Almost a third of hospitals and health systems plan to introduce biometrics (29%), digital forensics (28%) or penetration testing (28%) within the next 24 months, according to new HIMSS research. (HIMSS is the parent company of Healthcare IT news.)

However, 43% say that funding is holding their businesses back from tackling the security challenges they face, the study shows. This is not a good thing as healthcare remains a prime target for cyber criminals.

So Healthcare IT news interviewed a cybersecurity professional to hear his views on where healthcare cybersecurity will head in 2022. Manoj Srivastava is General Manager of Security, ID Agent and Graphus at Kaseya, a provider of IT management software.

Q. What do you see on the horizon in 2022 when it comes to technological advances in healthcare cybersecurity?

A. There are at least three technological advances that will apply to cybersecurity in healthcare and other industries as well. They are passwordless authentication, Secure Access Service Edge (SASE), and Zero Trust.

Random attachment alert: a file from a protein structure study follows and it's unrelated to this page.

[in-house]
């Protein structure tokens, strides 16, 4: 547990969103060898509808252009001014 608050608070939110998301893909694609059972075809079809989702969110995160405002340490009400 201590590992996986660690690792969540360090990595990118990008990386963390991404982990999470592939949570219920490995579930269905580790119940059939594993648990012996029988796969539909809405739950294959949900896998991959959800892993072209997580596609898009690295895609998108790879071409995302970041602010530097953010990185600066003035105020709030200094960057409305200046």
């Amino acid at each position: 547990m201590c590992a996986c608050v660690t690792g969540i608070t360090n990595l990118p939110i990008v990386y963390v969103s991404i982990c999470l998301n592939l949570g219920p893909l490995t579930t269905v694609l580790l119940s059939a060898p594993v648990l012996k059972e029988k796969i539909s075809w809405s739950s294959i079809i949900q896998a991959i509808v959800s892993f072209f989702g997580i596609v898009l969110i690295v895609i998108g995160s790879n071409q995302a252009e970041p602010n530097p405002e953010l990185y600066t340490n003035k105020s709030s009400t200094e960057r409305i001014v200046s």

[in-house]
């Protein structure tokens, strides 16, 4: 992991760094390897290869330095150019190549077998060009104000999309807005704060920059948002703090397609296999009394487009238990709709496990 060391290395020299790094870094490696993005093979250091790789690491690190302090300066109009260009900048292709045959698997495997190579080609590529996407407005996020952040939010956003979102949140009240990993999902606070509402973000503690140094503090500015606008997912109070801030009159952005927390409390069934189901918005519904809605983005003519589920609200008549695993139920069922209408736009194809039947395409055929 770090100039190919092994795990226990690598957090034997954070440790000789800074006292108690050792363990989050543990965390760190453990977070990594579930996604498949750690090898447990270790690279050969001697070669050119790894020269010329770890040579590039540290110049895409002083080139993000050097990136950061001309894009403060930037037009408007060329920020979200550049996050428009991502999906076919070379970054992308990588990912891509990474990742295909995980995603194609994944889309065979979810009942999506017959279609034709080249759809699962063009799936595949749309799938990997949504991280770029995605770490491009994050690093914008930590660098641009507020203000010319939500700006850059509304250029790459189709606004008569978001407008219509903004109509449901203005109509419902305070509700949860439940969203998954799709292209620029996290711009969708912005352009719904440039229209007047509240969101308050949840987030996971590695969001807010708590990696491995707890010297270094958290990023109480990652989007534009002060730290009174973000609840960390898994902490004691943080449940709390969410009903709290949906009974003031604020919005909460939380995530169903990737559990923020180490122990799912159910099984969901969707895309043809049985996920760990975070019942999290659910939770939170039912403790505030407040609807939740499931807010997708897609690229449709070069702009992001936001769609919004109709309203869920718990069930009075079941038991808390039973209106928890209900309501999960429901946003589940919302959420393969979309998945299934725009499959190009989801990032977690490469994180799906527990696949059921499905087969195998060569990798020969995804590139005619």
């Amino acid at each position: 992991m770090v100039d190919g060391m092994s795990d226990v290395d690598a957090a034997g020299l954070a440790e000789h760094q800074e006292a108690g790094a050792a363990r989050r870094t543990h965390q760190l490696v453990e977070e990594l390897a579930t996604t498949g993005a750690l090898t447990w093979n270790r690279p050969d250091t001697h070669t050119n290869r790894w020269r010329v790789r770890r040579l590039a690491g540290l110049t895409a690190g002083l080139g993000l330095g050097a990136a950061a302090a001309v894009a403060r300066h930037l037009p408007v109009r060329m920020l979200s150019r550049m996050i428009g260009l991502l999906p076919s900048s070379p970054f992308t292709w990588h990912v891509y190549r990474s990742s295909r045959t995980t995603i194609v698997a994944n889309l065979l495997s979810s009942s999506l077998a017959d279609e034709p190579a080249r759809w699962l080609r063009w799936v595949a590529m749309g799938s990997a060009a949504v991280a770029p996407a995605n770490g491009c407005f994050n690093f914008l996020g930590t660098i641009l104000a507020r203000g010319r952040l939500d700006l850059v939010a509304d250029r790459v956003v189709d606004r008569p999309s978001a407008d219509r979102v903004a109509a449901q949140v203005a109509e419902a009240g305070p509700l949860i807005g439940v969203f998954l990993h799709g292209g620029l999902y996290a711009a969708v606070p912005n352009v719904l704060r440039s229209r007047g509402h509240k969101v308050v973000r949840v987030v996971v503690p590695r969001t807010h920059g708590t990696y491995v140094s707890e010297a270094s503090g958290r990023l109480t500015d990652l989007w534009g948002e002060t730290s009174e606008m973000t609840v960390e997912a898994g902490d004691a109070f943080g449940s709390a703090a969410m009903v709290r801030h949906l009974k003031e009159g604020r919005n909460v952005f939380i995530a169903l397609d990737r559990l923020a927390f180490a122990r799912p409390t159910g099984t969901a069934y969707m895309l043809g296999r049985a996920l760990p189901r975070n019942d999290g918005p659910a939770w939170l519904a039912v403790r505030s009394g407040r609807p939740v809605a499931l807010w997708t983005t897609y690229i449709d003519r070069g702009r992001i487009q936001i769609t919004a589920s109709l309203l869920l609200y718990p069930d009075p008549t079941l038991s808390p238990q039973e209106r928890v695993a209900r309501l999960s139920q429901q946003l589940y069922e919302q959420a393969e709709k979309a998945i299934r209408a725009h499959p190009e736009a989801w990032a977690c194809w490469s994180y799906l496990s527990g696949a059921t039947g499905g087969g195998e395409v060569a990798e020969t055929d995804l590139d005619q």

Are passwords finally a thing of the past? Possibly. The use of passwordless authentication is increasing as it can help healthcare organizations reduce security risks associated with passwords.

Eliminating passwords can reduce the risk of data breach, as compromised credentials are a major part of security breaches. There are several ways to verify identity other than passwords, including biometrics like fingerprints and one-time passwords that require users to enter a code that is either sent via email, SMS, or used with an authentication app.

A SASE combines SD-WAN and security in cloud computing and is quickly becoming a VPN replacement for remote work and distributed offices. Security consists of a digital identity that can be associated with a person, a device, a cloud service, software or even an IoT system. SASE makes it more secure without the complexity and latency of the traditional WAN / VPN approach.

After all, Zero Trust is a shift in network protection towards a more comprehensive IT security model. The point is not to trust any user or device, even if it is already connected to the corporate network.

Authentication is required every time a new resource is requested from connected users and devices. Zero Trust is a security model or architecture. Products that support various security controls on a network now support Zero Trust.